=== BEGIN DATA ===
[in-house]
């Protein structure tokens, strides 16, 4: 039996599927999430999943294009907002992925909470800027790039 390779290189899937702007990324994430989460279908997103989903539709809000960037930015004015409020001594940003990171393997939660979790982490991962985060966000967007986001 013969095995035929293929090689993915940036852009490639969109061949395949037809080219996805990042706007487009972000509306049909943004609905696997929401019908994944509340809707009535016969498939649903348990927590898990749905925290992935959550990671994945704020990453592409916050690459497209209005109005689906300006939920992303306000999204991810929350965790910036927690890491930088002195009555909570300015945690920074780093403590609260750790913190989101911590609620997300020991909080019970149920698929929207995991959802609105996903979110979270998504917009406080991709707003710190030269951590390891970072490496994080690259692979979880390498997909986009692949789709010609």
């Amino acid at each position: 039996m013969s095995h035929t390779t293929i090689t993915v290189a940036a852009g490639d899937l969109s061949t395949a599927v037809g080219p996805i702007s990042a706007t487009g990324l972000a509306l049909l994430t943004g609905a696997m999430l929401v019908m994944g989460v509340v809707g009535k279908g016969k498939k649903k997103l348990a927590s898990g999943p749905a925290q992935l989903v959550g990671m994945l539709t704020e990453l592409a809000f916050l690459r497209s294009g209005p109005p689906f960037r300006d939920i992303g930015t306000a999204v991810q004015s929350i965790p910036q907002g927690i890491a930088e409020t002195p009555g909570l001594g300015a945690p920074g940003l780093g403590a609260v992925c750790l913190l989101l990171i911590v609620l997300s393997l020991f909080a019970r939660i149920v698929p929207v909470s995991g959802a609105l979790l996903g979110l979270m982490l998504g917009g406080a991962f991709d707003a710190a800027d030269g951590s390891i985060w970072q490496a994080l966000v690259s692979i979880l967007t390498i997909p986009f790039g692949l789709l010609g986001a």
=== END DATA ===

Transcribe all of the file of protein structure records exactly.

[in-house]
């Protein structure tokens, strides 16, 4: 039996599927999430999943294009907002992925909470800027790039 390779290189899937702007990324994430989460279908997103989903539709809000960037930015004015409020001594940003990171393997939660979790982490991962985060966000967007986001 013969095995035929293929090689993915940036852009490639969109061949395949037809080219996805990042706007487009972000509306049909943004609905696997929401019908994944509340809707009535016969498939649903348990927590898990749905925290992935959550990671994945704020990453592409916050690459497209209005109005689906300006939920992303306000999204991810929350965790910036927690890491930088002195009555909570300015945690920074780093403590609260750790913190989101911590609620997300020991909080019970149920698929929207995991959802609105996903979110979270998504917009406080991709707003710190030269951590390891970072490496994080690259692979979880390498997909986009692949789709010609």
């Amino acid at each position: 039996m013969s095995h035929t390779t293929i090689t993915v290189a940036a852009g490639d899937l969109s061949t395949a599927v037809g080219p996805i702007s990042a706007t487009g990324l972000a509306l049909l994430t943004g609905a696997m999430l929401v019908m994944g989460v509340v809707g009535k279908g016969k498939k649903k997103l348990a927590s898990g999943p749905a925290q992935l989903v959550g990671m994945l539709t704020e990453l592409a809000f916050l690459r497209s294009g209005p109005p689906f960037r300006d939920i992303g930015t306000a999204v991810q004015s929350i965790p910036q907002g927690i890491a930088e409020t002195p009555g909570l001594g300015a945690p920074g940003l780093g403590a609260v992925c750790l913190l989101l990171i911590v609620l997300s393997l020991f909080a019970r939660i149920v698929p929207v909470s995991g959802a609105l979790l996903g979110l979270m982490l998504g917009g406080a991962f991709d707003a710190a800027d030269g951590s390891i985060w970072q490496a994080l966000v690259s692979i979880l967007t390498i997909p986009f790039g692949l789709l010609g986001a």